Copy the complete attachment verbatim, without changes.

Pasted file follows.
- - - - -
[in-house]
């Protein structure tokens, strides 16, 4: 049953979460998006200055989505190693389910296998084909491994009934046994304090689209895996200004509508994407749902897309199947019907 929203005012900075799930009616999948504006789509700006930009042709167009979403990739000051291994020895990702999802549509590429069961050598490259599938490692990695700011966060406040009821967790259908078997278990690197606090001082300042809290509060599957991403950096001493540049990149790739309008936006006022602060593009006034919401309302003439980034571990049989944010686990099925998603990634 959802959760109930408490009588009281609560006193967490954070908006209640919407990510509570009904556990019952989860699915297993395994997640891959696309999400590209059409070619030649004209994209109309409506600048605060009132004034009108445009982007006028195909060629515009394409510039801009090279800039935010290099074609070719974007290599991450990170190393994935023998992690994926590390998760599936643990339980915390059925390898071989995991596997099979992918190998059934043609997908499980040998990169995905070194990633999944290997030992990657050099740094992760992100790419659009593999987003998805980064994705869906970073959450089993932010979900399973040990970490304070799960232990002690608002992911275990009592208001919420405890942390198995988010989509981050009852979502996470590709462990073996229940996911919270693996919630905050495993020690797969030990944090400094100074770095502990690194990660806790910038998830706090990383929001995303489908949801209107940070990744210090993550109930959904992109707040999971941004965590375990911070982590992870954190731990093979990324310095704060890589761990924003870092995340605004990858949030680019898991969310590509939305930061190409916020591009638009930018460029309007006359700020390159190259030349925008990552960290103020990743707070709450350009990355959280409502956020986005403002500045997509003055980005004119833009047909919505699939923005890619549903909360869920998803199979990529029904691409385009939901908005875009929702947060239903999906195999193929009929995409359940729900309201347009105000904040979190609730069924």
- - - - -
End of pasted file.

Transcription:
[in-house]
């Protein structure tokens, strides 16, 4: 049953979460998006200055989505190693389910296998084909491994009934046994304090689209895996200004509508994407749902897309199947019907 929203005012900075799930009616999948504006789509700006930009042709167009979403990739000051291994020895990702999802549509590429069961050598490259599938490692990695700011966060406040009821967790259908078997278990690197606090001082300042809290509060599957991403950096001493540049990149790739309008936006006022602060593009006034919401309302003439980034571990049989944010686990099925998603990634 959802959760109930408490009588009281609560006193967490954070908006209640919407990510509570009904556990019952989860699915297993395994997640891959696309999400590209059409070619030649004209994209109309409506600048605060009132004034009108445009982007006028195909060629515009394409510039801009090279800039935010290099074609070719974007290599991450990170190393994935023998992690994926590390998760599936643990339980915390059925390898071989995991596997099979992918190998059934043609997908499980040998990169995905070194990633999944290997030992990657050099740094992760992100790419659009593999987003998805980064994705869906970073959450089993932010979900399973040990970490304070799960232990002690608002992911275990009592208001919420405890942390198995988010989509981050009852979502996470590709462990073996229940996911919270693996919630905050495993020690797969030990944090400094100074770095502990690194990660806790910038998830706090990383929001995303489908949801209107940070990744210090993550109930959904992109707040999971941004965590375990911070982590992870954190731990093979990324310095704060890589761990924003870092995340605004990858949030680019898991969310590509939305930061190409916020591009638009930018460029309007006359700020390159190259030349925008990552960290103020990743707070709450350009990355959280409502956020986005403002500045997509003055980005004119833009047909919505699939923005890619549903909360869920998803199979990529029904691409385009939901908005875009929702947060239903999906195999193929009929995409359940729900309201347009105000904040979190609730069924």